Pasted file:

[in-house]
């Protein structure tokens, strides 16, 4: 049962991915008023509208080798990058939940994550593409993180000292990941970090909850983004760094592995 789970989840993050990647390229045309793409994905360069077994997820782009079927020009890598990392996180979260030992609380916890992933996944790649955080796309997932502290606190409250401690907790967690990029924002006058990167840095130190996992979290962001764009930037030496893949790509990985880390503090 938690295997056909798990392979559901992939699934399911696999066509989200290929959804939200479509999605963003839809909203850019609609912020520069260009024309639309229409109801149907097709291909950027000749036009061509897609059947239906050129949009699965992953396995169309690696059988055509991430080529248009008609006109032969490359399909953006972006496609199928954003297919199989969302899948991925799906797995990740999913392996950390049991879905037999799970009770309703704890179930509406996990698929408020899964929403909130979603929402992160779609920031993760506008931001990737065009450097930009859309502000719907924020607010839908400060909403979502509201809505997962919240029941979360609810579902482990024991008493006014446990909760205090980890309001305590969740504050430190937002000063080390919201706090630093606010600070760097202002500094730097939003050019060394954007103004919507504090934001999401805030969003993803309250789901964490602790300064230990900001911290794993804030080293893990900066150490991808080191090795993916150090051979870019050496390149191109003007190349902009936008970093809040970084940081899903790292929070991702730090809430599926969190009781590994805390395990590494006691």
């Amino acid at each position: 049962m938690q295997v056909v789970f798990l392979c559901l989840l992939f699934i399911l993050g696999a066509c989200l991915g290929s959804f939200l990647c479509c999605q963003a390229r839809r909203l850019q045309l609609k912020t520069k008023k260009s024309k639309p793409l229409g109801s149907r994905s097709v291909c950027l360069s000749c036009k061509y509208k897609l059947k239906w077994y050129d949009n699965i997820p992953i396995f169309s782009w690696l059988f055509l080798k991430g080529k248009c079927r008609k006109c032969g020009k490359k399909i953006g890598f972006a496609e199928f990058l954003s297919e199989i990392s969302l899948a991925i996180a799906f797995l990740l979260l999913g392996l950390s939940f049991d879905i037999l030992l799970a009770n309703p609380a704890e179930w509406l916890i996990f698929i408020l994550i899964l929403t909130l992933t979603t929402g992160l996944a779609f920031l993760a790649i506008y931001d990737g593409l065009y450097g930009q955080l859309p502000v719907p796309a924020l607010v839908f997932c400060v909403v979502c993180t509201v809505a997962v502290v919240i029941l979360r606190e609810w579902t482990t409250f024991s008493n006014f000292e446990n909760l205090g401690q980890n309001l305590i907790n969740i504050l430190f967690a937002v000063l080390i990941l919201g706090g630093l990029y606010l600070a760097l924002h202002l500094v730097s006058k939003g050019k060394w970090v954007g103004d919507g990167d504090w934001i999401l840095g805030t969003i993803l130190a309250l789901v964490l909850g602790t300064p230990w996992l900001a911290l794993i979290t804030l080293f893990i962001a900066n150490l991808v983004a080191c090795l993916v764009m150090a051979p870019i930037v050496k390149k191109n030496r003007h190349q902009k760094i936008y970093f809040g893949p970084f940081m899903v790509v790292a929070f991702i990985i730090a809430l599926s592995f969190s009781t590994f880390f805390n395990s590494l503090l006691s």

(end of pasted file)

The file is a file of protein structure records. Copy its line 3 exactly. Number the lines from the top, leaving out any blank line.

């Amino acid at each position: 049962m938690q295997v056909v789970f798990l392979c559901l989840l992939f699934i399911l993050g696999a066509c989200l991915g290929s959804f939200l990647c479509c999605q963003a390229r839809r909203l850019q045309l609609k912020t520069k008023k260009s024309k639309p793409l229409g109801s149907r994905s097709v291909c950027l360069s000749c036009k061509y509208k897609l059947k239906w077994y050129d949009n699965i997820p992953i396995f169309s782009w690696l059988f055509l080798k991430g080529k248009c079927r008609k006109c032969g020009k490359k399909i953006g890598f972006a496609e199928f990058l954003s297919e199989i990392s969302l899948a991925i996180a799906f797995l990740l979260l999913g392996l950390s939940f049991d879905i037999l030992l799970a009770n309703p609380a704890e179930w509406l916890i996990f698929i408020l994550i899964l929403t909130l992933t979603t929402g992160l996944a779609f920031l993760a790649i506008y931001d990737g593409l065009y450097g930009q955080l859309p502000v719907p796309a924020l607010v839908f997932c400060v909403v979502c993180t509201v809505a997962v502290v919240i029941l979360r606190e609810w579902t482990t409250f024991s008493n006014f000292e446990n909760l205090g401690q980890n309001l305590i907790n969740i504050l430190f967690a937002v000063l080390i990941l919201g706090g630093l990029y606010l600070a760097l924002h202002l500094v730097s006058k939003g050019k060394w970090v954007g103004d919507g990167d504090w934001i999401l840095g805030t969003i993803l130190a309250l789901v964490l909850g602790t300064p230990w996992l900001a911290l794993i979290t804030l080293f893990i962001a900066n150490l991808v983004a080191c090795l993916v764009m150090a051979p870019i930037v050496k390149k191109n030496r003007h190349q902009k760094i936008y970093f809040g893949p970084f940081m899903v790509v790292a929070f991702i990985i730090a809430l599926s592995f969190s009781t590994f880390f805390n395990s590494l503090l006691s």